Computational and Mathematical Methods in Medicine
Volume 2012 (2012), Article ID 151854, 14 pages
Research Article

Molecular Dynamics Simulation of HIV Fusion Inhibitor T-1249: Insights on Peptide-Lipid Interaction

1Departamento de Química, Escola de Ciências e Tecnologia, Universidade de Évora, Rua Romão Ramalho, 59, 7000-671 Évora, Portugal
2Centro de Química de Évora, Universidade de Évora, Rua Romão Ramalho, 59, 7000-671 Évora, Portugal
3Faculdade de Farmácia, Universidade de Coimbra, Pólo das Ciências da Saúde, Azinhaga de Santa Comba, 3000-548 Coimbra, Portugal
4Centro de Química de Coimbra, Universidade de Coimbra, Rua Larga, 3004-535 Coimbra, Portugal

Received 28 November 2011; Revised 8 March 2012; Accepted 20 March 2012

Academic Editor: Joti Yasumasa

Copyright © 2012 A. M. T. Martins do Canto et al. This is an open access article distributed under the Creative Commons Attribution License, which permits unrestricted use, distribution, and reproduction in any medium, provided the original work is properly cited.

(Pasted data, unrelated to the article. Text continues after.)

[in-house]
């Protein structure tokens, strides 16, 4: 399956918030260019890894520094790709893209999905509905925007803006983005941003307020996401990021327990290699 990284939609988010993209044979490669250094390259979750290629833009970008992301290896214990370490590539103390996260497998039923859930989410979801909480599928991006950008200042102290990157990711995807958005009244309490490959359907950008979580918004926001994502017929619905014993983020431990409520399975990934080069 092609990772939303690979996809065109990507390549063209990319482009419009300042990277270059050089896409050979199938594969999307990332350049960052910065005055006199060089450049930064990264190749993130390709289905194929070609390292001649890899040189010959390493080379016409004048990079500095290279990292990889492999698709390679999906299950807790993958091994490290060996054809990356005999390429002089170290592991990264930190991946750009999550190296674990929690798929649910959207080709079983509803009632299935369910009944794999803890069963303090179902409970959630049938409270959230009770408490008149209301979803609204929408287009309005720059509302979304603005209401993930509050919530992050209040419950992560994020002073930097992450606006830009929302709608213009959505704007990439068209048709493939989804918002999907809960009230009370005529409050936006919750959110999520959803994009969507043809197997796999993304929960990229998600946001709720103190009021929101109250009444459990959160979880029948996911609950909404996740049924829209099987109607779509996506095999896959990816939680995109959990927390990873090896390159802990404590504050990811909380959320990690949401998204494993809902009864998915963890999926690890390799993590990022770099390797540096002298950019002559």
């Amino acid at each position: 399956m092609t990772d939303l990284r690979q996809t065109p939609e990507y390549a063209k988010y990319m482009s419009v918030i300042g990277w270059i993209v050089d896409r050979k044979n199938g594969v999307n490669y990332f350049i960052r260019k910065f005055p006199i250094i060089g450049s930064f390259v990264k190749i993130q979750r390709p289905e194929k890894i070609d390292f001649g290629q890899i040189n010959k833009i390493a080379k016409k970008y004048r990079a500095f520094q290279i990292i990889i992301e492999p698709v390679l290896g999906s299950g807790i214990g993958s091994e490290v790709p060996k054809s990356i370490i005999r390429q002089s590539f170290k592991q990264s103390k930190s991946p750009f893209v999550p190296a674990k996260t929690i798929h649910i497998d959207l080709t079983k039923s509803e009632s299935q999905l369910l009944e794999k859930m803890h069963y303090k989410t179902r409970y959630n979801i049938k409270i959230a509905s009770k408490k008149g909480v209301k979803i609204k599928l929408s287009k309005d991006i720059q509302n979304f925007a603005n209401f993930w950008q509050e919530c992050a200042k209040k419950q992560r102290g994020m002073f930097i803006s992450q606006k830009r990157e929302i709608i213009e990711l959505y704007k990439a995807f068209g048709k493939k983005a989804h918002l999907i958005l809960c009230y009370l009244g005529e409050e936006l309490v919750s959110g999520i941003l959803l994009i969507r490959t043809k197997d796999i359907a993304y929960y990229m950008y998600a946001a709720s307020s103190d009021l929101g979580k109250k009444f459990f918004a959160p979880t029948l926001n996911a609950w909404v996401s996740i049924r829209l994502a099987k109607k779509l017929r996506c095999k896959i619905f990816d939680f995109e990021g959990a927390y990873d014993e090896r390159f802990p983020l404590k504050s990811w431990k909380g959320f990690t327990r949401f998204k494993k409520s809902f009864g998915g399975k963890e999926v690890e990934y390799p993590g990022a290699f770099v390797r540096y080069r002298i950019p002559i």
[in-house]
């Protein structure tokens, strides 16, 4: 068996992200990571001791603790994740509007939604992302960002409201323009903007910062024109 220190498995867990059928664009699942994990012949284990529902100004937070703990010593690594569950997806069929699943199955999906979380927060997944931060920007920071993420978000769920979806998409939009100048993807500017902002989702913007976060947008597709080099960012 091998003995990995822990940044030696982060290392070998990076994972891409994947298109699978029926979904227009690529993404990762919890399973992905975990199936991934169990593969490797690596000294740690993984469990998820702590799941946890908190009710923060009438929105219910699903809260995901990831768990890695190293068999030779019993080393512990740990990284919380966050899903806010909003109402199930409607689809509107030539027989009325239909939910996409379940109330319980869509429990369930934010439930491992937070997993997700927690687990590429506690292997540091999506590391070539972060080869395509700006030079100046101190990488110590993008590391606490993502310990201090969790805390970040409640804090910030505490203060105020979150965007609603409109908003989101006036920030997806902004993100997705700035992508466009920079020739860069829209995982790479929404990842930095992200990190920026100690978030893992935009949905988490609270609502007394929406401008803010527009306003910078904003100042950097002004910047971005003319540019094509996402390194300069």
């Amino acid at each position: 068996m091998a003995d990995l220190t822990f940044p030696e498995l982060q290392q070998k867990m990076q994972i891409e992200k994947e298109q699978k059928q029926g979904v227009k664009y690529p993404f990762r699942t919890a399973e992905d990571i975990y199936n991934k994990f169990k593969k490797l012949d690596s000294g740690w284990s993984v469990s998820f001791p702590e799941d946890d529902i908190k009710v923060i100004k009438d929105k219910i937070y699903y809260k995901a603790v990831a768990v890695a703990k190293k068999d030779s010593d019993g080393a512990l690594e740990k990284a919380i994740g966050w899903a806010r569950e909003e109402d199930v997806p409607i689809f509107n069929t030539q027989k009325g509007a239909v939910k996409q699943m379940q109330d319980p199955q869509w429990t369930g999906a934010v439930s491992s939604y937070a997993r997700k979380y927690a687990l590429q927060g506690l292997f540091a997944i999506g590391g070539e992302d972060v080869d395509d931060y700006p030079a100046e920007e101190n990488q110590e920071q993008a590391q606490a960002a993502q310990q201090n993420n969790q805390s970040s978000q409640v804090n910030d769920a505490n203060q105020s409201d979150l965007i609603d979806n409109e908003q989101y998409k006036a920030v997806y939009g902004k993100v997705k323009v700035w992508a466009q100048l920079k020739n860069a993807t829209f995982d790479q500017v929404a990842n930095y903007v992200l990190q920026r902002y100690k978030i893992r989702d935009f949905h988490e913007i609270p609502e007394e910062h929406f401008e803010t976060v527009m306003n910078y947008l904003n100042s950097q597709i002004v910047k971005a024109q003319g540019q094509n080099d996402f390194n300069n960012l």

T-1249 is a peptide that inhibits the fusion of HIV envelope with the target cell membrane. Recent results indicate that T-1249, as in the case of related inhibitor peptide T-20 (enfuvirtide), interacts with membranes, more extensively in the bilayer liquid disordered phase than in the liquid ordered state, which could be linked to its effectiveness. Extensive molecular dynamics simulations (100 ns) were carried out to investigate the interaction between T-1249 and bilayers of 1-palmitoyl-2-oleoyl-phosphatidylcholine (POPC) and POPC/cholesterol (1 : 1). It was observed that T-1249 interacts to different extents with both membrane systems and that peptide interaction with the bilayer surface has a local effect on membrane structure. Formation of hydrogen bonding between certain peptide residues and several acceptor and donor groups in the bilayer molecules was observed. T-1249 showed higher extent of interaction with bilayers when compared to T-20. This is most notable in POPC/Chol membranes, owing to more peptide residues acting as H bond donors and acceptors between the peptide and the bilayer lipids, including H-bonds formed with cholesterol. This behavior is at variance with that of T-20, which forms no H bonds with cholesterol. This higher ability to interact with membranes is probably correlated with its higher inhibitory efficiency.